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Rightsizing hardware for Windows Server 2008 R2 editions

What's your hardware blueprint? Executing a good Microsoft Windows Serer 2008 R2 hardware plan can actually save money in the long run.

As server hardware has become commoditized over the past decade, it is software that increasingly has dictated what IT professionals can accomplish in the Internet age. But the reality is that selecting the appropriate hardware is what helps mission-critical software realize its potential. This is particularly true in the case of Microsoft’s Windows Server 2008 R2, the dominant operat­ing system used in most local or wide area networks by companies large and small.

There is much at stake: Choose poorly and you can expect significant repercussions ranging from applications that end up running too slowly, causing a company to lose competitive advantage; to hardware budgets spinning out of control and so depriving other parts of an IT operation of cash; to a career-altering failure of a critical line-of-business application.

If, on the other hand, you make intelligent choices, you set the stage for nicely running systems. Picking the right hardware for Windows Server 2008 R2 involves more than just check­ing off a series of option boxes on an order form. There are several key steps that must be carried out before narrowing the field to a manageable number of candidates, not the least of which is determining what version of Windows Server 2008 R2 you plan to run (there are seven) and what role that server will be taking on (there could be dozens).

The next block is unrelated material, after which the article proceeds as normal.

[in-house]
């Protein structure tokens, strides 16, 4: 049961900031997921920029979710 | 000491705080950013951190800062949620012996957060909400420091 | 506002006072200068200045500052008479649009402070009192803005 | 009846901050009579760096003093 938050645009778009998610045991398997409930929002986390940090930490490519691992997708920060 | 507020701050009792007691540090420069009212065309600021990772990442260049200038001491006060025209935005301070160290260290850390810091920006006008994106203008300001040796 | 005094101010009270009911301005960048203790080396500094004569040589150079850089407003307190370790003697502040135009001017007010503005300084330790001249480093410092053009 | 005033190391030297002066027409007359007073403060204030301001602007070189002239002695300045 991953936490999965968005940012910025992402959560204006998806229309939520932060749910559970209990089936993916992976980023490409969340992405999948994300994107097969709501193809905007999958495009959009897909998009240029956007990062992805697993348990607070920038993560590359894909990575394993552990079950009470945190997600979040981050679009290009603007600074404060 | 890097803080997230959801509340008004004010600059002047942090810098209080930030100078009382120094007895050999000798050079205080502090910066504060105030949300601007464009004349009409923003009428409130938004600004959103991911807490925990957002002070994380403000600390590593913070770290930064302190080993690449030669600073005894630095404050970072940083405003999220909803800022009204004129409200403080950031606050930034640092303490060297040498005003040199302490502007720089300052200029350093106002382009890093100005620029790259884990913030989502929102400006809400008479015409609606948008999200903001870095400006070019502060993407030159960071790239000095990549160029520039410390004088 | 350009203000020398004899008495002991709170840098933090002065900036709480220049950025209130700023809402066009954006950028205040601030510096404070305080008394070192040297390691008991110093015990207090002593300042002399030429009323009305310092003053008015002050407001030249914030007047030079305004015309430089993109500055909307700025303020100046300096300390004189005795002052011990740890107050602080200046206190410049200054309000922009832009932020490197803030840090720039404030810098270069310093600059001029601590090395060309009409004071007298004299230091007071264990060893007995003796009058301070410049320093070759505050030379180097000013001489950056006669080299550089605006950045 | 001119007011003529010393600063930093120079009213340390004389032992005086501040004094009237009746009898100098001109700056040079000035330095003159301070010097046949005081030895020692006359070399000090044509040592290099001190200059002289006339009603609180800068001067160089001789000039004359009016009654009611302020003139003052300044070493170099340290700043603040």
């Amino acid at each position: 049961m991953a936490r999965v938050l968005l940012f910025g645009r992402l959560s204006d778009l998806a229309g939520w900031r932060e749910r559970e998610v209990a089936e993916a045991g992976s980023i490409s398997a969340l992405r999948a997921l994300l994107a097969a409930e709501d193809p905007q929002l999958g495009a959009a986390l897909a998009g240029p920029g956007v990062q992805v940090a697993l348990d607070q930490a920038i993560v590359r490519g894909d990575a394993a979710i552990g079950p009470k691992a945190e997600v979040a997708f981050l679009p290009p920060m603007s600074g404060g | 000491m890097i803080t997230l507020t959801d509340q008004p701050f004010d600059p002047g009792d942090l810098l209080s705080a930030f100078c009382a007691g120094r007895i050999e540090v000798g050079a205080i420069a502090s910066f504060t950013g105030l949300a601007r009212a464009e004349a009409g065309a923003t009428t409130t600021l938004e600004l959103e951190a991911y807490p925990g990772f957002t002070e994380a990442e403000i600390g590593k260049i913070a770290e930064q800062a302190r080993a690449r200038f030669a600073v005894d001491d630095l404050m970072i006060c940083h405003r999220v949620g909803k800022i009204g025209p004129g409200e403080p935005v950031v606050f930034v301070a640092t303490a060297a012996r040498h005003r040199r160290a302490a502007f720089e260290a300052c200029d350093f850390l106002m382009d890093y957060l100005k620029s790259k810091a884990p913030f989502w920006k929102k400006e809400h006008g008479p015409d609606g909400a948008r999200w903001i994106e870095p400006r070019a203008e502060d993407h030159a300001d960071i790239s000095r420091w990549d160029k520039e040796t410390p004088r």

Let’s begin by looking at the processor. Windows Server 2008 R2 requires a 64-bit processor; 32-bit support came to a halt when R2 hit the streets in October 2009. This may sound like a limiting factor, but the truth is that the vast majority of existing processors support 64-bit operations. The good news is that any new piece of server equipment will meet the minimum processor requirements. However, the minimum is just that. Consequently, most IT professionals will want to select a hardware-software combination that meets their current and future needs without overburdening the network. Getting by on the minimum should be left to the budget-constrained.

IT professionals considering a new hardware purchase don’t have to make decisions on their own. Instead, they can rely on Microsoft’s hardware compatibility list of recommended hardware configurations for each edition of Win­dows Server 2008 R2, recommendations largely endorsed by consultants and analysts we spoke with.

Windows Server 2008 R2 Foundation Edition. The Foundation Edition of Windows Server 2008 R2 is the entry-level version and is designed specifically for small businesses. It is the least expensive of the seven editions and lacks some of the functions typically found in higher-end editions, including full Active Directory support and Hyper-V virtualization capabilities. The Foundation Edition also limits some of the features that are included, such as restricting the number of concurrent remote desktop services connections to 50, along with allowing access to a maximum of one processor and 8 GB of RAM. For those choosing to deploy in the Foundation Edition, it doesn’t pay to choose a multiprocessor system of more than 8 GB of RAM.